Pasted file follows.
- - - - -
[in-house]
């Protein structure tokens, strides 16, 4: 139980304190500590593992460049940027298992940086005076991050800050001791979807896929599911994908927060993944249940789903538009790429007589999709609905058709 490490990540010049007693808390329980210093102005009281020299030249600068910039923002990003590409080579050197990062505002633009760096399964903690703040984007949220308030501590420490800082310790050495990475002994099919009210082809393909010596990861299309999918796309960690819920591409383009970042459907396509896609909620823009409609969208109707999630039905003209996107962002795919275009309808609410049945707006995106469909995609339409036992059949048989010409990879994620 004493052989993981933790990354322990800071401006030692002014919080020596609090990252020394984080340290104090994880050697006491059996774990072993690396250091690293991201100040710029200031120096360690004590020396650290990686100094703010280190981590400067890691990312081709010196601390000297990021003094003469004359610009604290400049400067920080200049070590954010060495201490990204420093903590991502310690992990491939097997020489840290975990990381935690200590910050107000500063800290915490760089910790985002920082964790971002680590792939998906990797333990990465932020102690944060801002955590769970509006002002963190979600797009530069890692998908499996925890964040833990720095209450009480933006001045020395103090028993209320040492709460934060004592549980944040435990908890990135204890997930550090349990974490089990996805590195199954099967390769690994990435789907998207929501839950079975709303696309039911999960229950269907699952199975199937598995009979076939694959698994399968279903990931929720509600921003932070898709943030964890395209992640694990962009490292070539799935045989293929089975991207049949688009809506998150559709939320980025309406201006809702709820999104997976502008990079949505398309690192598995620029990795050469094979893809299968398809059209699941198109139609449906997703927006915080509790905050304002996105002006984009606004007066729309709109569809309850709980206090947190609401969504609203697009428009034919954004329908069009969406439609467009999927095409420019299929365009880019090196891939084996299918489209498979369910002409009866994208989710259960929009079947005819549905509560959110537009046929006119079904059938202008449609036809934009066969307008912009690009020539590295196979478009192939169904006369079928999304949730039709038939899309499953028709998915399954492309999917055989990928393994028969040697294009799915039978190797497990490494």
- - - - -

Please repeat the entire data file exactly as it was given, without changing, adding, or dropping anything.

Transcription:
[in-house]
């Protein structure tokens, strides 16, 4: 139980304190500590593992460049940027298992940086005076991050800050001791979807896929599911994908927060993944249940789903538009790429007589999709609905058709 490490990540010049007693808390329980210093102005009281020299030249600068910039923002990003590409080579050197990062505002633009760096399964903690703040984007949220308030501590420490800082310790050495990475002994099919009210082809393909010596990861299309999918796309960690819920591409383009970042459907396509896609909620823009409609969208109707999630039905003209996107962002795919275009309808609410049945707006995106469909995609339409036992059949048989010409990879994620 004493052989993981933790990354322990800071401006030692002014919080020596609090990252020394984080340290104090994880050697006491059996774990072993690396250091690293991201100040710029200031120096360690004590020396650290990686100094703010280190981590400067890691990312081709010196601390000297990021003094003469004359610009604290400049400067920080200049070590954010060495201490990204420093903590991502310690992990491939097997020489840290975990990381935690200590910050107000500063800290915490760089910790985002920082964790971002680590792939998906990797333990990465932020102690944060801002955590769970509006002002963190979600797009530069890692998908499996925890964040833990720095209450009480933006001045020395103090028993209320040492709460934060004592549980944040435990908890990135204890997930550090349990974490089990996805590195199954099967390769690994990435789907998207929501839950079975709303696309039911999960229950269907699952199975199937598995009979076939694959698994399968279903990931929720509600921003932070898709943030964890395209992640694990962009490292070539799935045989293929089975991207049949688009809506998150559709939320980025309406201006809702709820999104997976502008990079949505398309690192598995620029990795050469094979893809299968398809059209699941198109139609449906997703927006915080509790905050304002996105002006984009606004007066729309709109569809309850709980206090947190609401969504609203697009428009034919954004329908069009969406439609467009999927095409420019299929365009880019090196891939084996299918489209498979369910002409009866994208989710259960929009079947005819549905509560959110537009046929006119079904059938202008449609036809934009066969307008912009690009020539590295196979478009192939169904006369079928999304949730039709038939899309499953028709998915399954492309999917055989990928393994028969040697294009799915039978190797497990490494």